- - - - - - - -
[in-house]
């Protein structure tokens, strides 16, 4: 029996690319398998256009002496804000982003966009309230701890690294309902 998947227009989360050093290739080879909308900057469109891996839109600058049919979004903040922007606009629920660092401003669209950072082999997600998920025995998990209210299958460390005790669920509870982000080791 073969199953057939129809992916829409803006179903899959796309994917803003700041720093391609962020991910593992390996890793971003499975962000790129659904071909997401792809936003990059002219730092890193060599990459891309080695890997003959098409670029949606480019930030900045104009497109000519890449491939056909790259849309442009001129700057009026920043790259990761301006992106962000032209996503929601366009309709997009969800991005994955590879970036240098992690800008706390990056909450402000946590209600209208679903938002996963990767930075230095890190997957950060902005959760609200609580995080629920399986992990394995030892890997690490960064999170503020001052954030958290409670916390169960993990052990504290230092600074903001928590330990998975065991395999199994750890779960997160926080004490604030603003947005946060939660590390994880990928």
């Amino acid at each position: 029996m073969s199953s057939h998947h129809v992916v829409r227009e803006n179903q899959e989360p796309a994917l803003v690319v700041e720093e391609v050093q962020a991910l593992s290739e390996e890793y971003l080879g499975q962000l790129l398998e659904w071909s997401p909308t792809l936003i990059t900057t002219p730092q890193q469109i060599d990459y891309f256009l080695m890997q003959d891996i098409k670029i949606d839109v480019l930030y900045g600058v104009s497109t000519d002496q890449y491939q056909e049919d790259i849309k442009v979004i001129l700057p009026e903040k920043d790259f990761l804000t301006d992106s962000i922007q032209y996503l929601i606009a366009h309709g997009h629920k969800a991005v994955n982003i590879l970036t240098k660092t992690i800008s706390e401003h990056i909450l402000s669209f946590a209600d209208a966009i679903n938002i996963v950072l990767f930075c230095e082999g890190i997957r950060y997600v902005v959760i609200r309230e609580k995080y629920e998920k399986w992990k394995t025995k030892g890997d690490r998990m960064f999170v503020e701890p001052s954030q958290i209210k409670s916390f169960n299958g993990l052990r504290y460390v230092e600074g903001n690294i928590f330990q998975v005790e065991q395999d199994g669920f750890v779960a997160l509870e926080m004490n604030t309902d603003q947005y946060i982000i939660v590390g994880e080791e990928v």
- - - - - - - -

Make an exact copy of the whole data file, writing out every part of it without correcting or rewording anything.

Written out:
[in-house]
């Protein structure tokens, strides 16, 4: 029996690319398998256009002496804000982003966009309230701890690294309902 998947227009989360050093290739080879909308900057469109891996839109600058049919979004903040922007606009629920660092401003669209950072082999997600998920025995998990209210299958460390005790669920509870982000080791 073969199953057939129809992916829409803006179903899959796309994917803003700041720093391609962020991910593992390996890793971003499975962000790129659904071909997401792809936003990059002219730092890193060599990459891309080695890997003959098409670029949606480019930030900045104009497109000519890449491939056909790259849309442009001129700057009026920043790259990761301006992106962000032209996503929601366009309709997009969800991005994955590879970036240098992690800008706390990056909450402000946590209600209208679903938002996963990767930075230095890190997957950060902005959760609200609580995080629920399986992990394995030892890997690490960064999170503020001052954030958290409670916390169960993990052990504290230092600074903001928590330990998975065991395999199994750890779960997160926080004490604030603003947005946060939660590390994880990928």
């Amino acid at each position: 029996m073969s199953s057939h998947h129809v992916v829409r227009e803006n179903q899959e989360p796309a994917l803003v690319v700041e720093e391609v050093q962020a991910l593992s290739e390996e890793y971003l080879g499975q962000l790129l398998e659904w071909s997401p909308t792809l936003i990059t900057t002219p730092q890193q469109i060599d990459y891309f256009l080695m890997q003959d891996i098409k670029i949606d839109v480019l930030y900045g600058v104009s497109t000519d002496q890449y491939q056909e049919d790259i849309k442009v979004i001129l700057p009026e903040k920043d790259f990761l804000t301006d992106s962000i922007q032209y996503l929601i606009a366009h309709g997009h629920k969800a991005v994955n982003i590879l970036t240098k660092t992690i800008s706390e401003h990056i909450l402000s669209f946590a209600d209208a966009i679903n938002i996963v950072l990767f930075c230095e082999g890190i997957r950060y997600v902005v959760i609200r309230e609580k995080y629920e998920k399986w992990k394995t025995k030892g890997d690490r998990m960064f999170v503020e701890p001052s954030q958290i209210k409670s916390f169960n299958g993990l052990r504290y460390v230092e600074g903001n690294i928590f330990q998975v005790e065991q395999d199994g669920f750890v779960a997160l509870e926080m004490n604030t309902d603003q947005y946060i982000i939660v590390g994880e080791e990928v």